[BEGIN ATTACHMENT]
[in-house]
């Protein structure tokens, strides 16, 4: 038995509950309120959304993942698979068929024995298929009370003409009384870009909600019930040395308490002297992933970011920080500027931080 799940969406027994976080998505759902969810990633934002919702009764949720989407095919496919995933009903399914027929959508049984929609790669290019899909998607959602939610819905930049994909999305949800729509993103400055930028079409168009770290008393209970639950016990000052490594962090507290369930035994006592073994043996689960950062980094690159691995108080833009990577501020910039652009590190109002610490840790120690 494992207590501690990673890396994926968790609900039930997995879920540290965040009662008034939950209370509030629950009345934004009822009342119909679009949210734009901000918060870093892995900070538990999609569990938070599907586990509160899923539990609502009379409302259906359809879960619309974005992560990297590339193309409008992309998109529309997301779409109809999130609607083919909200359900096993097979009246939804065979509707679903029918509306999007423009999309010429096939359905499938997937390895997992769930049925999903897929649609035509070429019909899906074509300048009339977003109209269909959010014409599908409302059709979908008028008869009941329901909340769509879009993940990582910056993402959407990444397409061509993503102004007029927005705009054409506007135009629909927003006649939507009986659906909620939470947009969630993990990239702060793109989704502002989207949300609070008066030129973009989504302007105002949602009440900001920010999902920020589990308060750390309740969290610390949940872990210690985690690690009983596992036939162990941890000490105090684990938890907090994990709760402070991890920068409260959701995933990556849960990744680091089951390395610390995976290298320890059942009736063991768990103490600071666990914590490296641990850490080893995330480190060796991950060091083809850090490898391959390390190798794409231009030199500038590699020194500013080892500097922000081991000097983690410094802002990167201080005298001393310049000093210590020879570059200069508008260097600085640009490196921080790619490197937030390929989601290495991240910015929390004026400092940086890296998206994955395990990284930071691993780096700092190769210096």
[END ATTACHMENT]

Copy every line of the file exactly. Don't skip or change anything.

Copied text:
[in-house]
């Protein structure tokens, strides 16, 4: 038995509950309120959304993942698979068929024995298929009370003409009384870009909600019930040395308490002297992933970011920080500027931080 799940969406027994976080998505759902969810990633934002919702009764949720989407095919496919995933009903399914027929959508049984929609790669290019899909998607959602939610819905930049994909999305949800729509993103400055930028079409168009770290008393209970639950016990000052490594962090507290369930035994006592073994043996689960950062980094690159691995108080833009990577501020910039652009590190109002610490840790120690 494992207590501690990673890396994926968790609900039930997995879920540290965040009662008034939950209370509030629950009345934004009822009342119909679009949210734009901000918060870093892995900070538990999609569990938070599907586990509160899923539990609502009379409302259906359809879960619309974005992560990297590339193309409008992309998109529309997301779409109809999130609607083919909200359900096993097979009246939804065979509707679903029918509306999007423009999309010429096939359905499938997937390895997992769930049925999903897929649609035509070429019909899906074509300048009339977003109209269909959010014409599908409302059709979908008028008869009941329901909340769509879009993940990582910056993402959407990444397409061509993503102004007029927005705009054409506007135009629909927003006649939507009986659906909620939470947009969630993990990239702060793109989704502002989207949300609070008066030129973009989504302007105002949602009440900001920010999902920020589990308060750390309740969290610390949940872990210690985690690690009983596992036939162990941890000490105090684990938890907090994990709760402070991890920068409260959701995933990556849960990744680091089951390395610390995976290298320890059942009736063991768990103490600071666990914590490296641990850490080893995330480190060796991950060091083809850090490898391959390390190798794409231009030199500038590699020194500013080892500097922000081991000097983690410094802002990167201080005298001393310049000093210590020879570059200069508008260097600085640009490196921080790619490197937030390929989601290495991240910015929390004026400092940086890296998206994955395990990284930071691993780096700092190769210096």